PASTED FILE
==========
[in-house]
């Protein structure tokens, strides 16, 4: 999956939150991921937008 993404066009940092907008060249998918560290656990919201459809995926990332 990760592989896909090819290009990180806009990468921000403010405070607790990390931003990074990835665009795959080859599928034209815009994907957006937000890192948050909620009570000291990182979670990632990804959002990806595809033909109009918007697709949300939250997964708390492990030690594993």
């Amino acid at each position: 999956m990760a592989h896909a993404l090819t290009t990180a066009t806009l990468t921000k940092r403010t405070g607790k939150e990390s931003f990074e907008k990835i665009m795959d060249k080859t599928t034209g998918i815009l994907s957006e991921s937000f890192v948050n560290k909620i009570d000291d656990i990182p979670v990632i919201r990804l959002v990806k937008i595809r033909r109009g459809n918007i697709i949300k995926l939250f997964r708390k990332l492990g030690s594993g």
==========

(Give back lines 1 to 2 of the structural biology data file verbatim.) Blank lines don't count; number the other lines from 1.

[in-house]
């Protein structure tokens, strides 16, 4: 999956939150991921937008 993404066009940092907008060249998918560290656990919201459809995926990332 990760592989896909090819290009990180806009990468921000403010405070607790990390931003990074990835665009795959080859599928034209815009994907957006937000890192948050909620009570000291990182979670990632990804959002990806595809033909109009918007697709949300939250997964708390492990030690594993």